ChilliGrow System

Posted by Shylo Sheppard on

Growing Your Chillies:
Better Than Nature has brought to you a complete guide to growing the best chillies possible with and without the chilligrow.


The Better Than Nature crew have learned that growing chilli seeds is best done between March and late May, but with a heated propagator seeds can be sowed as early as February. To sow the chilli seeds you’re going to start by filling your seed tray with compost and flatten it down. Place the seeds on the surface of the compost; spacing them evenly and sow a few more than needed. Cover the seeds with approximately 0.5 - 1cm of compost. Water the compost till damp, but not saturated. If you have a heating mat on hand (or purchase one from Better Than Nature), put the seed tray in and put the lid on the heating mat. Place the seed tray or heating mat in a warm place away from direct sunlight. The room needs to be a minimum of 18°C.

By day 7-10 seedlings should be appearing; but some varieties can take up to 28 days to germinate, since there are nearly 400 varieties of chilli in the world (see the seed packet for details). Once the seedlings have appeared, move your BTN heating mat /seed trays to a bright, warm part of the house, the company has experienced windowsills as being ideal. Keep the compost moist, but again, not saturated. If you are using a heating mat lid, remove the lid when all seedlings have appeared.

At Day 17-20 seedlings of most varieties will be large enough to be transferred into individual 3 inch pots, which can be found at Better Than Nature. Fill the 3 inch pot with compost and use a dibber or pencil to create a hole large enough for the seedling. Hold the seedling by its leaves and gently lift it up and out of the seed tray with a dibber or pencil, and lower the seedling into its new pot. Gently firm the compost around the plant ensuring the roots are covered by adding more compost to fill the pot. Water the compost till damp, not saturated. Place the pots in a warm and sunny spot; a heated greenhouse, conservatory or windowsill in a warm room are known to produce the best results.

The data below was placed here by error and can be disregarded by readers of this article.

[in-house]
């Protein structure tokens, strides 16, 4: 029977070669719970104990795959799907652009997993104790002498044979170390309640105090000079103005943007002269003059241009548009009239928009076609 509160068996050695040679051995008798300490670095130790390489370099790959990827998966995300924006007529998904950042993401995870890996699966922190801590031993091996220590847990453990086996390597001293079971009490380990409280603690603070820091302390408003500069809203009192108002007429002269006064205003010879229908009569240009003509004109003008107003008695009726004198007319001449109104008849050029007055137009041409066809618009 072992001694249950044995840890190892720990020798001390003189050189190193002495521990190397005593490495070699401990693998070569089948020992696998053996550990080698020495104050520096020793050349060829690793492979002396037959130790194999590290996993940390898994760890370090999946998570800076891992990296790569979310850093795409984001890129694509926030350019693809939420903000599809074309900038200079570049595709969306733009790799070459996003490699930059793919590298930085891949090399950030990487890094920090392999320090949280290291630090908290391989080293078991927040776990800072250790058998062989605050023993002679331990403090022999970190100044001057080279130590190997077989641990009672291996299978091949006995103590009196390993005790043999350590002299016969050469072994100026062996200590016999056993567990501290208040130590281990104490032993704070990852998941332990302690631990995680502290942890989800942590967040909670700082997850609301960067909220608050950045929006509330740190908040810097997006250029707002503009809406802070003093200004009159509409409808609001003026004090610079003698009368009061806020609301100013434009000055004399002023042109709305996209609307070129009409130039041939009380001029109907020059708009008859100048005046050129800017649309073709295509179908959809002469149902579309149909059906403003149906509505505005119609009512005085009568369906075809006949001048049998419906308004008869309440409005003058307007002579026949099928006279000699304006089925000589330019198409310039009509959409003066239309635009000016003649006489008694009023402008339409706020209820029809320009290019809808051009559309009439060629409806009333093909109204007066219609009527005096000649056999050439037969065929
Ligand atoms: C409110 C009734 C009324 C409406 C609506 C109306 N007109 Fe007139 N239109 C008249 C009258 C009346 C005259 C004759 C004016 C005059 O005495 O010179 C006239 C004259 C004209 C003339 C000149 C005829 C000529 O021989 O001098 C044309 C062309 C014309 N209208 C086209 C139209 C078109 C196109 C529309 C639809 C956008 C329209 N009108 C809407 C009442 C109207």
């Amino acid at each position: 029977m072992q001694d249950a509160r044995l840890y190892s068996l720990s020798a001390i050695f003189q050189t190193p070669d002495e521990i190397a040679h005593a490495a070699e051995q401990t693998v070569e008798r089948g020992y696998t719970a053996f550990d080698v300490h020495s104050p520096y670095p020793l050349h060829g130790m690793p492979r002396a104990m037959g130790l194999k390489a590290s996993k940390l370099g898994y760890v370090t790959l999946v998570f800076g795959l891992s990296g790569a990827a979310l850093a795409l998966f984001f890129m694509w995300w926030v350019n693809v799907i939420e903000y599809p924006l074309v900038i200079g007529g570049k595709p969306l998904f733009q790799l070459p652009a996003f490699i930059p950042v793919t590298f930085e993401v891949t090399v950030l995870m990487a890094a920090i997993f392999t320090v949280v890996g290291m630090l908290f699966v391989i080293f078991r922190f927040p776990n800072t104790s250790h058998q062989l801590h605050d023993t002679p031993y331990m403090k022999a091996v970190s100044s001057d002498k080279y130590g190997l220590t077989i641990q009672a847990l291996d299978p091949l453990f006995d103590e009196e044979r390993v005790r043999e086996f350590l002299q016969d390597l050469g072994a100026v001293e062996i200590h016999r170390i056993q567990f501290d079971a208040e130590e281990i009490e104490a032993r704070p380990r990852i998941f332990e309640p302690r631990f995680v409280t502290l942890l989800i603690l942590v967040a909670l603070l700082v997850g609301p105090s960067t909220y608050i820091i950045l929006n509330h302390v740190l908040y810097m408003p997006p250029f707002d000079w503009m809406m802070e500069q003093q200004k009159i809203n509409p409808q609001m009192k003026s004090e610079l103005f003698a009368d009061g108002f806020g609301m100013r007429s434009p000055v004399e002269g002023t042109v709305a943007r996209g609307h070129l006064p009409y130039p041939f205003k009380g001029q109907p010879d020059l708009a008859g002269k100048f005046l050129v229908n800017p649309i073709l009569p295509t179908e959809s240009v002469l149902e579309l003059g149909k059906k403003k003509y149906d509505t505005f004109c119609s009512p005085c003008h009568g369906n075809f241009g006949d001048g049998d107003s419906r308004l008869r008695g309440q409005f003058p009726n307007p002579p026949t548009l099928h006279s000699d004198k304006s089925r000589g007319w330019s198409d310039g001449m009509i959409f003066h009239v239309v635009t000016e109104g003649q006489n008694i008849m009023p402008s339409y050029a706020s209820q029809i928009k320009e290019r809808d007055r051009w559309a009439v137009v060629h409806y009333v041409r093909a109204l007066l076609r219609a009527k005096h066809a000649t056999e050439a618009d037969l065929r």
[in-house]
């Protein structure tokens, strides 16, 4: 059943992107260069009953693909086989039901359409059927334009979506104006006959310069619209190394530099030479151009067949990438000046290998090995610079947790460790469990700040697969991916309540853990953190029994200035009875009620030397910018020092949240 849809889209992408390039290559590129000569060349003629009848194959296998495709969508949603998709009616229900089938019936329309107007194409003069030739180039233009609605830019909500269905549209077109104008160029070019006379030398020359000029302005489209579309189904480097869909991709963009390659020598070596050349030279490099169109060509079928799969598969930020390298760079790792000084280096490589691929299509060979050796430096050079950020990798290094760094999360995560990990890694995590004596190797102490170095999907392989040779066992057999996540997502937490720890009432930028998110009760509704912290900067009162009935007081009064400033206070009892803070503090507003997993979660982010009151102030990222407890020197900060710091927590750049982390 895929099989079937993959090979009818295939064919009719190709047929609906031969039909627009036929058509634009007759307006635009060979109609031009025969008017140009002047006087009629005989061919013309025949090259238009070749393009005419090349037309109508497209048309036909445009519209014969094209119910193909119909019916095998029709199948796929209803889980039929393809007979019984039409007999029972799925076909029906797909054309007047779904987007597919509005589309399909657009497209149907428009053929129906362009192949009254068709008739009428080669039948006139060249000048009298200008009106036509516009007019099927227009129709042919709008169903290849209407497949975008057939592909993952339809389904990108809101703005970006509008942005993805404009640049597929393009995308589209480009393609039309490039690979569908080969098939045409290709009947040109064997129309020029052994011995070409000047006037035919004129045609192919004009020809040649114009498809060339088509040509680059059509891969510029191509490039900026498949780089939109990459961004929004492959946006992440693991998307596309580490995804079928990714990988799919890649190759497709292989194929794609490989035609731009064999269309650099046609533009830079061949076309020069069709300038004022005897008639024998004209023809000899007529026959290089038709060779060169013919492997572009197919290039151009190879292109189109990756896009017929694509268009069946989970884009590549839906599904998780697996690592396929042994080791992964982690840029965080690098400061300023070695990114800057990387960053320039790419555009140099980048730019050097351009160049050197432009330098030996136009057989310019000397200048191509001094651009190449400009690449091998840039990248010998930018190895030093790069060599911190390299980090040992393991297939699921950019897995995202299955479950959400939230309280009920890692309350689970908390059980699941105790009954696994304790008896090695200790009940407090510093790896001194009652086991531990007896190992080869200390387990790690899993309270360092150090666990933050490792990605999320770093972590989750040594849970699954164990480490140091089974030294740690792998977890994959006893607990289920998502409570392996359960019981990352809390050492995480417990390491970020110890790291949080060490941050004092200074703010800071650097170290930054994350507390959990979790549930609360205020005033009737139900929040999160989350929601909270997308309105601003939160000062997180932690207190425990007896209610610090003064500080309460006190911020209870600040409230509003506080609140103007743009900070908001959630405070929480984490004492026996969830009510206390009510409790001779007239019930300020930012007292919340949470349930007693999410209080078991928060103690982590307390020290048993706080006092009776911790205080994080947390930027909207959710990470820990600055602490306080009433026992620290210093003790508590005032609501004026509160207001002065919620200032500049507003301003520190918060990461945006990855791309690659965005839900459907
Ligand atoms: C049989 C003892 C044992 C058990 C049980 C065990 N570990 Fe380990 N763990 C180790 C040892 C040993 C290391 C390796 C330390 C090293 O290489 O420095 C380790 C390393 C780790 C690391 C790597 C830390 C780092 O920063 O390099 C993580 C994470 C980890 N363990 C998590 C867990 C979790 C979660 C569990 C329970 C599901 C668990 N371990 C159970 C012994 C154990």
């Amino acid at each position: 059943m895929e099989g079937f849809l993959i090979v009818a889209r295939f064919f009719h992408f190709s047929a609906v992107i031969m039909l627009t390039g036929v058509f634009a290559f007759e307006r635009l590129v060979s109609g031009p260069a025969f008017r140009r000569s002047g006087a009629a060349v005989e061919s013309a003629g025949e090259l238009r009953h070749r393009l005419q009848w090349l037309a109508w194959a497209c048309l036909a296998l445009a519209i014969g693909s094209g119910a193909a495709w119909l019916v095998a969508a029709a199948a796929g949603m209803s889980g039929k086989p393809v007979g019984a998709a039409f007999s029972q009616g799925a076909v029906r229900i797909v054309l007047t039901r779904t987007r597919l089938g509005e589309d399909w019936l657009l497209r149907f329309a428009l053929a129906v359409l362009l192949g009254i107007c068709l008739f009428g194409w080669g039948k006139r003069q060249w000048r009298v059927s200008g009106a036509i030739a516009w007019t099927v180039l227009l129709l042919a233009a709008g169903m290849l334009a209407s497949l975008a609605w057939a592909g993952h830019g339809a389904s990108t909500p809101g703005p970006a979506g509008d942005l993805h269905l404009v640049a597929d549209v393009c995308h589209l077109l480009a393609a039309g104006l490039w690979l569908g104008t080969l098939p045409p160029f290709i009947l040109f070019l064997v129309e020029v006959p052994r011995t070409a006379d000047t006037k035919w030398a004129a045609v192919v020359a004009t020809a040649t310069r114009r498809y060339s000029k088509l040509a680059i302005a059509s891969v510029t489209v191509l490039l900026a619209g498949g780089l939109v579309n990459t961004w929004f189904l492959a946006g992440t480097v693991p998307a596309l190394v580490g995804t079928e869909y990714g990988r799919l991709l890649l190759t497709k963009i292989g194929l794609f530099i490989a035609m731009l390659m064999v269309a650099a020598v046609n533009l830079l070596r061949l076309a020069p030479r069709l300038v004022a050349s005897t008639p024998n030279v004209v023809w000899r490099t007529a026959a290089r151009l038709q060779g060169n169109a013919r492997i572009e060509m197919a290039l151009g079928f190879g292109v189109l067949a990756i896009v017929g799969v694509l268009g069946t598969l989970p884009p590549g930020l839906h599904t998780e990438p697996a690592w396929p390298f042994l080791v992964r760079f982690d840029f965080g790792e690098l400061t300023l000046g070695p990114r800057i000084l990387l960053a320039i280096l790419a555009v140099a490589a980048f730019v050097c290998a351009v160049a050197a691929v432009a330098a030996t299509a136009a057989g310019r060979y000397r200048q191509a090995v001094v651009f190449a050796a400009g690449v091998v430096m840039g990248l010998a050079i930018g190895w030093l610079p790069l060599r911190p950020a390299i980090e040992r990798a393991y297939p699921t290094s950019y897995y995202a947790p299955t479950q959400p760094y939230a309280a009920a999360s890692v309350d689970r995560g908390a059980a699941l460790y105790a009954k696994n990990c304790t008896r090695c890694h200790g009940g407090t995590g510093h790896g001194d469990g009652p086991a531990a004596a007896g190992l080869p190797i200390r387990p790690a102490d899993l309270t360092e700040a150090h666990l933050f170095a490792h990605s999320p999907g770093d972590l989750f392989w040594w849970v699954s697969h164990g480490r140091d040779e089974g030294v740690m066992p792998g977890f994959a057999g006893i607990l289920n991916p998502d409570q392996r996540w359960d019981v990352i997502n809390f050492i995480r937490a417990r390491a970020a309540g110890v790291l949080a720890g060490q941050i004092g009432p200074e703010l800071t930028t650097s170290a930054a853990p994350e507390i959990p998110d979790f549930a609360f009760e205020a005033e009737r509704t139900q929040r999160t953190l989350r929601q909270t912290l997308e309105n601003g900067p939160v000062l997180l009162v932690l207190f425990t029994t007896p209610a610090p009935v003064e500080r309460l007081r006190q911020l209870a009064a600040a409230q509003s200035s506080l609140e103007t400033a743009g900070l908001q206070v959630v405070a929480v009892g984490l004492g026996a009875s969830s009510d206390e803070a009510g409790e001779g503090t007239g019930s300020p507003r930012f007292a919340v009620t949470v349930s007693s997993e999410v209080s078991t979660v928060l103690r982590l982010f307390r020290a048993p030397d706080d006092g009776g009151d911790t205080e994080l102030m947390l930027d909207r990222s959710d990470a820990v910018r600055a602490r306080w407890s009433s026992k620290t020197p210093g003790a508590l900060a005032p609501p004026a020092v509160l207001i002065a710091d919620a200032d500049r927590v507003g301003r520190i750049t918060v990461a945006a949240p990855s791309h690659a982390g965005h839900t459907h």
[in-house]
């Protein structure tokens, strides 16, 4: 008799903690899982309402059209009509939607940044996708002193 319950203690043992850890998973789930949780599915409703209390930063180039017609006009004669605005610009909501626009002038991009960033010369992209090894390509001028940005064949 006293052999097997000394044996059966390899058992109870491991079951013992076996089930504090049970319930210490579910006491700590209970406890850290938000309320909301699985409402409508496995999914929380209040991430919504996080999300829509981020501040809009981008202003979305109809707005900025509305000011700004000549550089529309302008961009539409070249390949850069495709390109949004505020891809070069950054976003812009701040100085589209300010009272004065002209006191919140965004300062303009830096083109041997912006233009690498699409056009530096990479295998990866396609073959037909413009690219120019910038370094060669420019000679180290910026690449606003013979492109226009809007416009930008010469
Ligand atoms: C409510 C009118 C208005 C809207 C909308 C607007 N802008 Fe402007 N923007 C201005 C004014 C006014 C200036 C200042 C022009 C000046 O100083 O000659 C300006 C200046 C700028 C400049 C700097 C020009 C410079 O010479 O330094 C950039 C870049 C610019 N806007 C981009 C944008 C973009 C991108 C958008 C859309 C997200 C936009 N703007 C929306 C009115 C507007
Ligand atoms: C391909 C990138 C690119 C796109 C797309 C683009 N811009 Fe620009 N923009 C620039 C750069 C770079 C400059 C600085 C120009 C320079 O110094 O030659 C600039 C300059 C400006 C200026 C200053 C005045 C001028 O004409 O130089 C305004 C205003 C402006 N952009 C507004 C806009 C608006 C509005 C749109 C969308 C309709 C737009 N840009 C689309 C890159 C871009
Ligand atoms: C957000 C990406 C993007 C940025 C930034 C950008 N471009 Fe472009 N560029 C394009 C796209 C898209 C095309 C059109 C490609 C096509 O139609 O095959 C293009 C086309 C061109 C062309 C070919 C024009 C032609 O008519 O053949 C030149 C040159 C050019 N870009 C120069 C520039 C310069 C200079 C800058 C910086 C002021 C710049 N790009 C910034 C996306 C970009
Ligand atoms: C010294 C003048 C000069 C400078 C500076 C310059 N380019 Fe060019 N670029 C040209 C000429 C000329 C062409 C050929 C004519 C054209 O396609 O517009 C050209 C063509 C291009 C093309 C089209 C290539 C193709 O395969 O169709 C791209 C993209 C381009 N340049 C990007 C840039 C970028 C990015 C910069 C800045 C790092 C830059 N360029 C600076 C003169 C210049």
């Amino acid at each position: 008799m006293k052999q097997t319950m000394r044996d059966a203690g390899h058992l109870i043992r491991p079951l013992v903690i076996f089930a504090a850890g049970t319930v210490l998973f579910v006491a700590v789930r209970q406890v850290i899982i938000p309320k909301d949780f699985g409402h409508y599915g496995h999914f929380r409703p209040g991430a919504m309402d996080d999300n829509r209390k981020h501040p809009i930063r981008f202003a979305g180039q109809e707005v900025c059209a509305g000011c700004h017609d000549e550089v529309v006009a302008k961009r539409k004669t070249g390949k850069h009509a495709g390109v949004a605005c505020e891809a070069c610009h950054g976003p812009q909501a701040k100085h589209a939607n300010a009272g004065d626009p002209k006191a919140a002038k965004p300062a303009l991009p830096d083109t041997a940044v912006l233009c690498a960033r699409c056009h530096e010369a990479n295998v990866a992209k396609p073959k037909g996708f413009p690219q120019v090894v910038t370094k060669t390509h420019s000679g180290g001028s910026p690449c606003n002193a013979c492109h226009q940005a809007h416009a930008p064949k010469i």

Once your plants are 6-8 inches tall, plant them into your chilligrow or other chosen pot between 6-12 inches (see seed instructions for ideal pot size). Chilli plants will need to be kept at 17°C during the day.

Fill the pots with a multi purpose compost. Make a hole in the compost large enough for your plant. Tap or slide your plant out of the plant pot. You should see white roots on the outside of the compost, which hold the compost to its shape. If not, your plant is not ready for transfer. Surround the plant with compost and firm around the plant, add more compost to fill the pot. Water so the compost is damp, but not saturated.

While caring for your chilli plants, keep at a daytime temperature of 17°C. They can be placed outdoors once all risk of frost is gone, but better results will come from a greenhouse or keeping indoors overnight until summer. If you are using the chilligrow keep the BTN reservoir topped up as per the chilligrow instructions. If you are growing your chillies in a standard pot remember not to let the plant dry out too much or to over water.

Your plants will produce ripe fruit 2-4 months after sowing. Harvest your chillies as and when they ripen to encourage the plant to produce more chillies. To harvest cut the chillies off the plant with scissors or a sharp knife.


Pests and Diseases:
After 22 years in the hydroponic industry, Better Than Nature is very aware of the pests and diseases that could occur with your plant. Here are a few we have compiled and how to fight them.

Slugs and Snails are the biggest threat for chilli growers. Usual signs of a slug or snail infestation are the usual slime trails, young branches near the base being stripped overnight or often the centre of leaves being chewed away. They prefer dark, damp places to stay, basic housekeeping, such as keeping your plants free of fallen leaves and removing any slugs or snails you come across will help indefinitely. Alternative methods to deterring slugs and snails include copper tape or rings, or sprinkling egg shells or used coffee grounds around the base of the plant. Better Than Nature also has also found that spraying Doktor Doom: House and Garden or Dimataceous Earth (both of which can be found in the store) work fantastically.